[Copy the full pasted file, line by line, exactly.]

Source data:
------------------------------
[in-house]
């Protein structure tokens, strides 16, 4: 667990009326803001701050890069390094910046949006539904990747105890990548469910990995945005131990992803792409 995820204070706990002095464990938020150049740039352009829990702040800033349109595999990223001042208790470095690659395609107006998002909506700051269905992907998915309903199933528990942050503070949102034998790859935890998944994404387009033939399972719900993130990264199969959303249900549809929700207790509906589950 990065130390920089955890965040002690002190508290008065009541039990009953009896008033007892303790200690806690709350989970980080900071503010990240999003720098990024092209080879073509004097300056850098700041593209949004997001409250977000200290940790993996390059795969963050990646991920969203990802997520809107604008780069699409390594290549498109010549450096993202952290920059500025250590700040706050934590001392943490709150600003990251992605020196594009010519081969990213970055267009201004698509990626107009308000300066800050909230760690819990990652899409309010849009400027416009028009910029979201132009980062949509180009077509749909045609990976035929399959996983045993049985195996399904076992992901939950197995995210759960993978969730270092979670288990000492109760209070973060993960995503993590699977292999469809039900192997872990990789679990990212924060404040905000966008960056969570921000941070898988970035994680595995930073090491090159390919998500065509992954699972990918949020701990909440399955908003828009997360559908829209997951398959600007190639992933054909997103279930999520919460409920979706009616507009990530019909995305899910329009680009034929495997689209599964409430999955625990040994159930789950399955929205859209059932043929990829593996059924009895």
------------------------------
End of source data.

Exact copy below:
[in-house]
């Protein structure tokens, strides 16, 4: 667990009326803001701050890069390094910046949006539904990747105890990548469910990995945005131990992803792409 995820204070706990002095464990938020150049740039352009829990702040800033349109595999990223001042208790470095690659395609107006998002909506700051269905992907998915309903199933528990942050503070949102034998790859935890998944994404387009033939399972719900993130990264199969959303249900549809929700207790509906589950 990065130390920089955890965040002690002190508290008065009541039990009953009896008033007892303790200690806690709350989970980080900071503010990240999003720098990024092209080879073509004097300056850098700041593209949004997001409250977000200290940790993996390059795969963050990646991920969203990802997520809107604008780069699409390594290549498109010549450096993202952290920059500025250590700040706050934590001392943490709150600003990251992605020196594009010519081969990213970055267009201004698509990626107009308000300066800050909230760690819990990652899409309010849009400027416009028009910029979201132009980062949509180009077509749909045609990976035929399959996983045993049985195996399904076992992901939950197995995210759960993978969730270092979670288990000492109760209070973060993960995503993590699977292999469809039900192997872990990789679990990212924060404040905000966008960056969570921000941070898988970035994680595995930073090491090159390919998500065509992954699972990918949020701990909440399955908003828009997360559908829209997951398959600007190639992933054909997103279930999520919460409920979706009616507009990530019909995305899910329009680009034929495997689209599964409430999955625990040994159930789950399955929205859209059932043929990829593996059924009895």